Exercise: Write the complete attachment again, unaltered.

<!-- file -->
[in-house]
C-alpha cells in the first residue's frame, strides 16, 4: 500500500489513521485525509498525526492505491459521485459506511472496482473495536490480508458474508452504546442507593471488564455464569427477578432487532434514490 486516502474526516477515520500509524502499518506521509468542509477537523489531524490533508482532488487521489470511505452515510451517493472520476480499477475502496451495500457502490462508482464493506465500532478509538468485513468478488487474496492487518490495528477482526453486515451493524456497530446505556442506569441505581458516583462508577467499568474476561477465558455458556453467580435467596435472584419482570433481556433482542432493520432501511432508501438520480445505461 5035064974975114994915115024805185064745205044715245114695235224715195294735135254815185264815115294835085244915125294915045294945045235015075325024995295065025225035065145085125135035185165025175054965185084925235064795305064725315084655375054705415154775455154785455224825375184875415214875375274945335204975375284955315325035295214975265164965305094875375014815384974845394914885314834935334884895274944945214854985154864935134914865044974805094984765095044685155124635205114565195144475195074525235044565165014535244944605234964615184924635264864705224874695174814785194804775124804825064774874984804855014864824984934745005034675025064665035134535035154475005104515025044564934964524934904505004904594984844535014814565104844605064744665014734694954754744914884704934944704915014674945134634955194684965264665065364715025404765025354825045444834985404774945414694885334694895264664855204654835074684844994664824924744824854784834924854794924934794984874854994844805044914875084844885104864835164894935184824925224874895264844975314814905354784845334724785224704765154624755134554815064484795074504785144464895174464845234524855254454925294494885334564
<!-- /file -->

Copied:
[in-house]
C-alpha cells in the first residue's frame, strides 16, 4: 500500500489513521485525509498525526492505491459521485459506511472496482473495536490480508458474508452504546442507593471488564455464569427477578432487532434514490 486516502474526516477515520500509524502499518506521509468542509477537523489531524490533508482532488487521489470511505452515510451517493472520476480499477475502496451495500457502490462508482464493506465500532478509538468485513468478488487474496492487518490495528477482526453486515451493524456497530446505556442506569441505581458516583462508577467499568474476561477465558455458556453467580435467596435472584419482570433481556433482542432493520432501511432508501438520480445505461 5035064974975114994915115024805185064745205044715245114695235224715195294735135254815185264815115294835085244915125294915045294945045235015075325024995295065025225035065145085125135035185165025175054965185084925235064795305064725315084655375054705415154775455154785455224825375184875415214875375274945335204975375284955315325035295214975265164965305094875375014815384974845394914885314834935334884895274944945214854985154864935134914865044974805094984765095044685155124635205114565195144475195074525235044565165014535244944605234964615184924635264864705224874695174814785194804775124804825064774874984804855014864824984934745005034675025064665035134535035154475005104515025044564934964524934904505004904594984844535014814565104844605064744665014734694954754744914884704934944704915014674945134634955194684965264665065364715025404765025354825045444834985404774945414694885334694895264664855204654835074684844994664824924744824854784834924854794924934794984874854994844805044914875084844885104864835164894935184824925224874895264844975314814905354784845334724785224704765154624755134554815064484795074504785144464895174464845234524855254454925294494885334564